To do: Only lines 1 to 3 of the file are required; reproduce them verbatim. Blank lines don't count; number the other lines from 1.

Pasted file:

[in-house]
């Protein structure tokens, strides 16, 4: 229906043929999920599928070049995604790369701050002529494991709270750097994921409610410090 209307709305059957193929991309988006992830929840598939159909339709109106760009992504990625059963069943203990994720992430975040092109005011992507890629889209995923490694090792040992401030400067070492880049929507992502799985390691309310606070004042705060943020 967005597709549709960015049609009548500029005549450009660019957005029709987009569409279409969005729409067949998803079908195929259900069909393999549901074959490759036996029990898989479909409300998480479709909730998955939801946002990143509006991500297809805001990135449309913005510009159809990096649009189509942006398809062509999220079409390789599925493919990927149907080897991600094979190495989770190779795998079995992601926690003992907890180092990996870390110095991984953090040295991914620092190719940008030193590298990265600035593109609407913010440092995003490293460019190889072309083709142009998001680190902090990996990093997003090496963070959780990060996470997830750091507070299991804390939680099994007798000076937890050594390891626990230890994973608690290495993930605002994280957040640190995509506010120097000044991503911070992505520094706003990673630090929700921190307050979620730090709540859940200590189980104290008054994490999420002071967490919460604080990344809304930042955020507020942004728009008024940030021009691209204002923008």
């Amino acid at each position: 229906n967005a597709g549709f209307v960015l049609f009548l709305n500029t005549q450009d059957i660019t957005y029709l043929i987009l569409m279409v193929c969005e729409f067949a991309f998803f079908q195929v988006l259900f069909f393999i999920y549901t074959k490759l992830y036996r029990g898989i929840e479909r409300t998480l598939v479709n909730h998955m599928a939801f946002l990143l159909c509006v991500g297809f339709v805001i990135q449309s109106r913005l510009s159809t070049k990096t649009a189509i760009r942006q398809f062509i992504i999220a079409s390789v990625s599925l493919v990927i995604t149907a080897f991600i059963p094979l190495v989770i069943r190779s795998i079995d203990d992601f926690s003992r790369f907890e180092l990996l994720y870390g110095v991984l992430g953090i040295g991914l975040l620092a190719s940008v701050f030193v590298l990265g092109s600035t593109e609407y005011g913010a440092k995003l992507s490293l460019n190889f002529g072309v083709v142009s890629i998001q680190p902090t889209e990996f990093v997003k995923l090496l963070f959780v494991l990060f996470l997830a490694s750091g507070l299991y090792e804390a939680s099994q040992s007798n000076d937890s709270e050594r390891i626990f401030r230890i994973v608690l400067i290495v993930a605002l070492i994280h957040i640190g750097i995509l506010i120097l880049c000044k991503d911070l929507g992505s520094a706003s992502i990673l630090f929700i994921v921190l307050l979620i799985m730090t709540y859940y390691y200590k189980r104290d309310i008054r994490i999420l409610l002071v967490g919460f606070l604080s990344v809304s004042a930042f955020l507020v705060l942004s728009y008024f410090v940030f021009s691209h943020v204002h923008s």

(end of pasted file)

[in-house]
């Protein structure tokens, strides 16, 4: 229906043929999920599928070049995604790369701050002529494991709270750097994921409610410090 209307709305059957193929991309988006992830929840598939159909339709109106760009992504990625059963069943203990994720992430975040092109005011992507890629889209995923490694090792040992401030400067070492880049929507992502799985390691309310606070004042705060943020 967005597709549709960015049609009548500029005549450009660019957005029709987009569409279409969005729409067949998803079908195929259900069909393999549901074959490759036996029990898989479909409300998480479709909730998955939801946002990143509006991500297809805001990135449309913005510009159809990096649009189509942006398809062509999220079409390789599925493919990927149907080897991600094979190495989770190779795998079995992601926690003992907890180092990996870390110095991984953090040295991914620092190719940008030193590298990265600035593109609407913010440092995003490293460019190889072309083709142009998001680190902090990996990093997003090496963070959780990060996470997830750091507070299991804390939680099994007798000076937890050594390891626990230890994973608690290495993930605002994280957040640190995509506010120097000044991503911070992505520094706003990673630090929700921190307050979620730090709540859940200590189980104290008054994490999420002071967490919460604080990344809304930042955020507020942004728009008024940030021009691209204002923008």
């Amino acid at each position: 229906n967005a597709g549709f209307v960015l049609f009548l709305n500029t005549q450009d059957i660019t957005y029709l043929i987009l569409m279409v193929c969005e729409f067949a991309f998803f079908q195929v988006l259900f069909f393999i999920y549901t074959k490759l992830y036996r029990g898989i929840e479909r409300t998480l598939v479709n909730h998955m599928a939801f946002l990143l159909c509006v991500g297809f339709v805001i990135q449309s109106r913005l510009s159809t070049k990096t649009a189509i760009r942006q398809f062509i992504i999220a079409s390789v990625s599925l493919v990927i995604t149907a080897f991600i059963p094979l190495v989770i069943r190779s795998i079995d203990d992601f926690s003992r790369f907890e180092l990996l994720y870390g110095v991984l992430g953090i040295g991914l975040l620092a190719s940008v701050f030193v590298l990265g092109s600035t593109e609407y005011g913010a440092k995003l992507s490293l460019n190889f002529g072309v083709v142009s890629i998001q680190p902090t889209e990996f990093v997003k995923l090496l963070f959780v494991l990060f996470l997830a490694s750091g507070l299991y090792e804390a939680s099994q040992s007798n000076d937890s709270e050594r390891i626990f401030r230890i994973v608690l400067i290495v993930a605002l070492i994280h957040i640190g750097i995509l506010i120097l880049c000044k991503d911070l929507g992505s520094a706003s992502i990673l630090f929700i994921v921190l307050l979620i799985m730090t709540y859940y390691y200590k189980r104290d309310i008054r994490i999420l409610l002071v967490g919460f606070l604080s990344v809304s004042a930042f955020l507020v705060l942004s728009y008024f410090v940030f021009s691209h943020v204002h923008s």